If a trainer on your payroll invited you to his 25th birthday bash, would you go? What about having drinks and dinner with your front-desk staff on a Saturday night or grabbing a quick cappuccino with a group exercise instructor you supervise? Making a distinction between friends and colleagues can be tricky.
Nowhere was the problem stated more acutely, it could be argued, than in the wicked satire, The Peter Principle. Taking the form of a serious work of business research, complete with entirely fake examples, it purported to have discovered the root cause of manager incompetence: Everyone in an organization keeps on getting promoted until they reach their level of incompetence.
At that point they stop being promoted. This seems surprising since of course every manager is a subordinate as well. But, they observe, most managers address the bad boss problem by getting out of the subordinate role as quickly as possible and, by improving their own leadership skills, becoming a good boss.
But the message here is still that incompetence is rife, and for Neilsen and Gypen subordinates inhabit a very dangerous world. Will my boss reward — or punish — me if I make improvement suggestions? Am I capable of doing my job?
Do I want to emulate this boss, or should I distance myself from his poor example? Should our relationship be friendly or strictly professional? Guess wrong, and calamity may ensue, so subordinates spend a lot of energy in self-protection. The analysis resonates powerfully: Recognizing the tensions is certainly the first step, but then Neilsen and Gypen do just what they say previous thinkers and managers always do — address their suggestions to the boss.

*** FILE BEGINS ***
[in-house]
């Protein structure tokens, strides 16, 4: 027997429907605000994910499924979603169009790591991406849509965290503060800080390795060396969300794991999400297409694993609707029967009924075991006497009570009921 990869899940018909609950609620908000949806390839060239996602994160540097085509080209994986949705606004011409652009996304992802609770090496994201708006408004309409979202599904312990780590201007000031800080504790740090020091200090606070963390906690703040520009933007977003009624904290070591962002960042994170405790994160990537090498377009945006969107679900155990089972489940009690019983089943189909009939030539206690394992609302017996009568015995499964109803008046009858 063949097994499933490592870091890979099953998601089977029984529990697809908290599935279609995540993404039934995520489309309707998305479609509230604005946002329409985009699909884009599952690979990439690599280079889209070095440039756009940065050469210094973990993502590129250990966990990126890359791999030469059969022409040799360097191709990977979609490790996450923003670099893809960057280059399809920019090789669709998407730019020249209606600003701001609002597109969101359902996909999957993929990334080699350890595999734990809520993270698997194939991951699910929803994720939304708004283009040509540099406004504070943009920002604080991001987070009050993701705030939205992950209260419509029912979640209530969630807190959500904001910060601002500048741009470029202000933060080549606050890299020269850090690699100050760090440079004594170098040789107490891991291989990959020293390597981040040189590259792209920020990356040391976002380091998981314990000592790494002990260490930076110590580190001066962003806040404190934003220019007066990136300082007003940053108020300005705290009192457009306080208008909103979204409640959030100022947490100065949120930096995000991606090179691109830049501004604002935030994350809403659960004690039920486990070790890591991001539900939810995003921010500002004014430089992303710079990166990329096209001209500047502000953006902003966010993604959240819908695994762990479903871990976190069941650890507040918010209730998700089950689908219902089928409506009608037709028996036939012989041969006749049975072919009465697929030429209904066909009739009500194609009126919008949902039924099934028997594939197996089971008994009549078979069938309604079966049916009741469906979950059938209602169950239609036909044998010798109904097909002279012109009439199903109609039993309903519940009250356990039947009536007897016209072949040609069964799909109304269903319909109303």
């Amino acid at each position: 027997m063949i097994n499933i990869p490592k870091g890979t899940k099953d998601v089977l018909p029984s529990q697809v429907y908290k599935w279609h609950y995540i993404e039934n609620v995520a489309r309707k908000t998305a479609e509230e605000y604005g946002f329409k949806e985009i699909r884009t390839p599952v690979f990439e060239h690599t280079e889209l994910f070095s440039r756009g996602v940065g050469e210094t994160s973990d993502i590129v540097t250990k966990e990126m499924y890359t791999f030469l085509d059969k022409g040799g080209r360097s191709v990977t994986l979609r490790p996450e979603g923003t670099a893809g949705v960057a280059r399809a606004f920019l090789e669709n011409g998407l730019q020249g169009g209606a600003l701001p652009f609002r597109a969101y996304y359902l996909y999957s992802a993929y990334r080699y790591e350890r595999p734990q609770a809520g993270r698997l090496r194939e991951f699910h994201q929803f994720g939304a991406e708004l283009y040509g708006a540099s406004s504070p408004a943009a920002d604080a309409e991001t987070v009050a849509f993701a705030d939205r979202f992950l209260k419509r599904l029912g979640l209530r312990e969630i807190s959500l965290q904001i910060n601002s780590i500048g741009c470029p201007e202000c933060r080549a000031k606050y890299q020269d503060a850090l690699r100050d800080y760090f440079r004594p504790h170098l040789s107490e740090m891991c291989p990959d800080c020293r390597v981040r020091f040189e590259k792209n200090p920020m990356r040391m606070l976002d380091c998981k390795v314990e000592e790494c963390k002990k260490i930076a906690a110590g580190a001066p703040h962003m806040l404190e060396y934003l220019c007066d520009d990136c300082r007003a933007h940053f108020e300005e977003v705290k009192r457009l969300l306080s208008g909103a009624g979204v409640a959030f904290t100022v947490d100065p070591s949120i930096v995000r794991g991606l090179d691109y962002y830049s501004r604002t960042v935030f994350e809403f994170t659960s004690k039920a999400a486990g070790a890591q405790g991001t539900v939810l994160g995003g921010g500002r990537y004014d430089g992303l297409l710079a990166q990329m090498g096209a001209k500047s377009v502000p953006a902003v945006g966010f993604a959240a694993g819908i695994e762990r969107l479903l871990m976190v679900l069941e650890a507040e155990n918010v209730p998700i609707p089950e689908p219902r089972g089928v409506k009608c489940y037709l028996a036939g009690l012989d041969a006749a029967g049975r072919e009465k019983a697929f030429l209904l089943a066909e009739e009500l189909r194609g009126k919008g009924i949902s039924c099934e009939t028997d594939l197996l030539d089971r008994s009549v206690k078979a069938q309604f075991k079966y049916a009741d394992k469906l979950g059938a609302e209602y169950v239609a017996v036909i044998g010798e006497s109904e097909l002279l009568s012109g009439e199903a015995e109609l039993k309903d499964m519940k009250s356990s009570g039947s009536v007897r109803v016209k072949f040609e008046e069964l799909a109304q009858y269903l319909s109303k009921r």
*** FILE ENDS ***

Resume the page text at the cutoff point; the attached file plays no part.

Because the boss is the one with the greater power to act. It is in this context, the next year, that HBS professor John Gabarro and a young associate professor, John Kotter, come up with what will become a powerfully enduring response that for the first time recognized that subordinates could do something to help themselves.
They start with an assumption of good will and argue that subordinates have a responsibility to help the boss help them.
Does your boss thrive on conflict or try to minimize it? And so to balance out the narcissistic leader we have the Toxic Handler: This view was anticipated back inwhen in In Praise of Followers, Robert Kelley found that the traits of good followers are nearly the same as the traits of good leaders.The Subordinate's Predicaments Subordinate’s Predicaments T NO Eric H.
Neilsen and Jan Gypen PY CO No. SEPTEMBER–OCTOBER The Subordinate’s Predicaments Eric H. Neilsen and Jan Gypen How can subordinates improve relations with their superiors? This article—the fourth in a series of five on setting boundaries—looks at common predicaments and practical solutions associated with boss-employee friendships.
It addresses boundaries managers might put in place for interacting with employees in a social context, and explores how those interactions could affect workplace relations.
And indeed in The Subordinate’s Predicaments, Case Western Reserve management professor Eric Neilsen and then-doctoral candidate Jan Gypen make that point explicitly. But, they observe, most managers address the bad boss problem by getting out of the subordinate role as quickly as possible and, by improving their own leadership skills.
The subordinate's predicaments. Neilsen EH, Gypen J. How can subordinates improve relations with their superiors? And how can superiors help their subordinates feel comfortable in what is often a tense relationship? These questions have usually been dealt with only indirectly in management circles.
In “ The Subordiante’s Predicaments,” Eric H. Neilsen and Jan Gypen explore the tension inherited in the employee- boss relationship. They take a psychological approach to reducing what they describe as the subordinate’s need for self-protection. Sherif did this by subordinate goals— shared goals that could be achieved only through cooperation Used isolation and competitive to make strangers into enemies.
Used shared predicaments and goals to turn enemies into friends What reduced conflict was not just contact, but COOPERATIVE contact Note: Psychologists urge increased international exchange and cooperation.